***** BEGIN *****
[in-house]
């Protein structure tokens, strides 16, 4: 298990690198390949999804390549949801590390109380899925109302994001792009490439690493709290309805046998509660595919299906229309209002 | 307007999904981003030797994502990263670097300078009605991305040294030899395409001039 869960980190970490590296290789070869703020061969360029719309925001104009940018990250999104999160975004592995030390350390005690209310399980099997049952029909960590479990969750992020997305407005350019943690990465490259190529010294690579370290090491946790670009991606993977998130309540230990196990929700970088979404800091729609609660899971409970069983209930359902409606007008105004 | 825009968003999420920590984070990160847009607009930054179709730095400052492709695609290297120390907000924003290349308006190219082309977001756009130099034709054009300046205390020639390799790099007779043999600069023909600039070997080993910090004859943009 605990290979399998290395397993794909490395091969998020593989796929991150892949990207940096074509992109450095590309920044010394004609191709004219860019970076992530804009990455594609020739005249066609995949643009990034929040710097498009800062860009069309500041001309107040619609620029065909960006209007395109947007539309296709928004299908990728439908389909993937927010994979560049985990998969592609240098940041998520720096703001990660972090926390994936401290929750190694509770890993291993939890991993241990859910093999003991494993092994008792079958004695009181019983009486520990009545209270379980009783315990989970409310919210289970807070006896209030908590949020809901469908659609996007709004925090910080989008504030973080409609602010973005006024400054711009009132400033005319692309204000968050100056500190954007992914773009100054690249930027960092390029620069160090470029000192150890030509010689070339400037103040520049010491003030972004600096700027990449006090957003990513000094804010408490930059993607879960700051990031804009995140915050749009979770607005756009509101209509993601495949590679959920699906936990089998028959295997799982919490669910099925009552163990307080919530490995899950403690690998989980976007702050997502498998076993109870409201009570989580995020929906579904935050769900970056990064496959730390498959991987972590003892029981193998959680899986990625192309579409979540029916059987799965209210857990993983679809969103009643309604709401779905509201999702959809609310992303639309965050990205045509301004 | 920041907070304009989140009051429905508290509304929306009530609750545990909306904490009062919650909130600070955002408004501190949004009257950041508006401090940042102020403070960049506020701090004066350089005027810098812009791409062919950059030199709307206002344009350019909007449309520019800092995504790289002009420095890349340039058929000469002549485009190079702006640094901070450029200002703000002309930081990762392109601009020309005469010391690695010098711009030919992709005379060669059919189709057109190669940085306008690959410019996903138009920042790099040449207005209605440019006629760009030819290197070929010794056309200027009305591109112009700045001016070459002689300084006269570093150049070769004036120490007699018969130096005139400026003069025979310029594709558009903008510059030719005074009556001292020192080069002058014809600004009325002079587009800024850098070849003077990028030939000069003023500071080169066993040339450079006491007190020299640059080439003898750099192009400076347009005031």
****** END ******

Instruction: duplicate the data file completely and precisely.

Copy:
[in-house]
């Protein structure tokens, strides 16, 4: 298990690198390949999804390549949801590390109380899925109302994001792009490439690493709290309805046998509660595919299906229309209002 | 307007999904981003030797994502990263670097300078009605991305040294030899395409001039 869960980190970490590296290789070869703020061969360029719309925001104009940018990250999104999160975004592995030390350390005690209310399980099997049952029909960590479990969750992020997305407005350019943690990465490259190529010294690579370290090491946790670009991606993977998130309540230990196990929700970088979404800091729609609660899971409970069983209930359902409606007008105004 | 825009968003999420920590984070990160847009607009930054179709730095400052492709695609290297120390907000924003290349308006190219082309977001756009130099034709054009300046205390020639390799790099007779043999600069023909600039070997080993910090004859943009 605990290979399998290395397993794909490395091969998020593989796929991150892949990207940096074509992109450095590309920044010394004609191709004219860019970076992530804009990455594609020739005249066609995949643009990034929040710097498009800062860009069309500041001309107040619609620029065909960006209007395109947007539309296709928004299908990728439908389909993937927010994979560049985990998969592609240098940041998520720096703001990660972090926390994936401290929750190694509770890993291993939890991993241990859910093999003991494993092994008792079958004695009181019983009486520990009545209270379980009783315990989970409310919210289970807070006896209030908590949020809901469908659609996007709004925090910080989008504030973080409609602010973005006024400054711009009132400033005319692309204000968050100056500190954007992914773009100054690249930027960092390029620069160090470029000192150890030509010689070339400037103040520049010491003030972004600096700027990449006090957003990513000094804010408490930059993607879960700051990031804009995140915050749009979770607005756009509101209509993601495949590679959920699906936990089998028959295997799982919490669910099925009552163990307080919530490995899950403690690998989980976007702050997502498998076993109870409201009570989580995020929906579904935050769900970056990064496959730390498959991987972590003892029981193998959680899986990625192309579409979540029916059987799965209210857990993983679809969103009643309604709401779905509201999702959809609310992303639309965050990205045509301004 | 920041907070304009989140009051429905508290509304929306009530609750545990909306904490009062919650909130600070955002408004501190949004009257950041508006401090940042102020403070960049506020701090004066350089005027810098812009791409062919950059030199709307206002344009350019909007449309520019800092995504790289002009420095890349340039058929000469002549485009190079702006640094901070450029200002703000002309930081990762392109601009020309005469010391690695010098711009030919992709005379060669059919189709057109190669940085306008690959410019996903138009920042790099040449207005209605440019006629760009030819290197070929010794056309200027009305591109112009700045001016070459002689300084006269570093150049070769004036120490007699018969130096005139400026003069025979310029594709558009903008510059030719005074009556001292020192080069002058014809600004009325002079587009800024850098070849003077990028030939000069003023500071080169066993040339450079006491007190020299640059080439003898750099192009400076347009005031």